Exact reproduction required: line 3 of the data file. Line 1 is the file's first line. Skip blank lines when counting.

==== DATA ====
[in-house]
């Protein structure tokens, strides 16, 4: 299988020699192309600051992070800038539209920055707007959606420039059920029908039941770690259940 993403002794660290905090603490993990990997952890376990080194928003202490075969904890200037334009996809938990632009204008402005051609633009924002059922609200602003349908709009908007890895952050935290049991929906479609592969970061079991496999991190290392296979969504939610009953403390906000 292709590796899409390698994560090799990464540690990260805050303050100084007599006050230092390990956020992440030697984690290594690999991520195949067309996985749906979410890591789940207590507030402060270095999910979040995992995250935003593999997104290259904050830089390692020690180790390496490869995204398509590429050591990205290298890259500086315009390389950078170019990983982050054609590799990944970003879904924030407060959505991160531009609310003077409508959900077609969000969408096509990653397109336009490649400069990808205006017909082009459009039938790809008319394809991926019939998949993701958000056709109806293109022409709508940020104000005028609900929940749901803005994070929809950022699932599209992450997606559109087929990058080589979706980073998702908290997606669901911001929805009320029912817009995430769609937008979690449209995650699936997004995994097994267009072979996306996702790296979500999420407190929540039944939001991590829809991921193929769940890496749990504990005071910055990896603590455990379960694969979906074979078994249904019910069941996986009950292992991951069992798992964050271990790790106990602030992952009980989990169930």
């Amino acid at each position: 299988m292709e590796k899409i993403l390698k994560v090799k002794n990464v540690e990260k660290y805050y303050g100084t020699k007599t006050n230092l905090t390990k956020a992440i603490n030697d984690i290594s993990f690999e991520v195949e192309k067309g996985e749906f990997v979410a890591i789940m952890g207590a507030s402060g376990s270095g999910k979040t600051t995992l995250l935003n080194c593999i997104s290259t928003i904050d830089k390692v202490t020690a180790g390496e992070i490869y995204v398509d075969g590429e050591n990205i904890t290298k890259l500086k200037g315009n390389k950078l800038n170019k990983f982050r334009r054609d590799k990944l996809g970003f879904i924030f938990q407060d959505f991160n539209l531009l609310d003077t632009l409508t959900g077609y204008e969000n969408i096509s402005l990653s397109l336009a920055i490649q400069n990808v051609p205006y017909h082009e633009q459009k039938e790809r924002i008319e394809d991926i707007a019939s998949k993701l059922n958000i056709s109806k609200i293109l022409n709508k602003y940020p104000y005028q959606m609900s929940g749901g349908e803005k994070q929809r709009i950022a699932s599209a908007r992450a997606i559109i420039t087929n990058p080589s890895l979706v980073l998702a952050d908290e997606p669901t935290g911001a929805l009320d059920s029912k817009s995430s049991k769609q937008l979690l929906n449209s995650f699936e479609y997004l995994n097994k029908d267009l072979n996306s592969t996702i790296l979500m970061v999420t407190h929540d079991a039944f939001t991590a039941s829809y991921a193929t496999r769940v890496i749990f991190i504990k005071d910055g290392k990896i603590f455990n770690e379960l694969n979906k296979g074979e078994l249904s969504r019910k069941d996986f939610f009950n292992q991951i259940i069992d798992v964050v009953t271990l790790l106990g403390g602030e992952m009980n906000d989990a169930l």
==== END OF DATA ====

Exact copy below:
């Amino acid at each position: 299988m292709e590796k899409i993403l390698k994560v090799k002794n990464v540690e990260k660290y805050y303050g100084t020699k007599t006050n230092l905090t390990k956020a992440i603490n030697d984690i290594s993990f690999e991520v195949e192309k067309g996985e749906f990997v979410a890591i789940m952890g207590a507030s402060g376990s270095g999910k979040t600051t995992l995250l935003n080194c593999i997104s290259t928003i904050d830089k390692v202490t020690a180790g390496e992070i490869y995204v398509d075969g590429e050591n990205i904890t290298k890259l500086k200037g315009n390389k950078l800038n170019k990983f982050r334009r054609d590799k990944l996809g970003f879904i924030f938990q407060d959505f991160n539209l531009l609310d003077t632009l409508t959900g077609y204008e969000n969408i096509s402005l990653s397109l336009a920055i490649q400069n990808v051609p205006y017909h082009e633009q459009k039938e790809r924002i008319e394809d991926i707007a019939s998949k993701l059922n958000i056709s109806k609200i293109l022409n709508k602003y940020p104000y005028q959606m609900s929940g749901g349908e803005k994070q929809r709009i950022a699932s599209a908007r992450a997606i559109i420039t087929n990058p080589s890895l979706v980073l998702a952050d908290e997606p669901t935290g911001a929805l009320d059920s029912k817009s995430s049991k769609q937008l979690l929906n449209s995650f699936e479609y997004l995994n097994k029908d267009l072979n996306s592969t996702i790296l979500m970061v999420t407190h929540d079991a039944f939001t991590a039941s829809y991921a193929t496999r769940v890496i749990f991190i504990k005071d910055g290392k990896i603590f455990n770690e379960l694969n979906k296979g074979e078994l249904s969504r019910k069941d996986f939610f009950n292992q991951i259940i069992d798992v964050v009953t271990l790790l106990g403390g602030e992952m009980n906000d989990a169930l």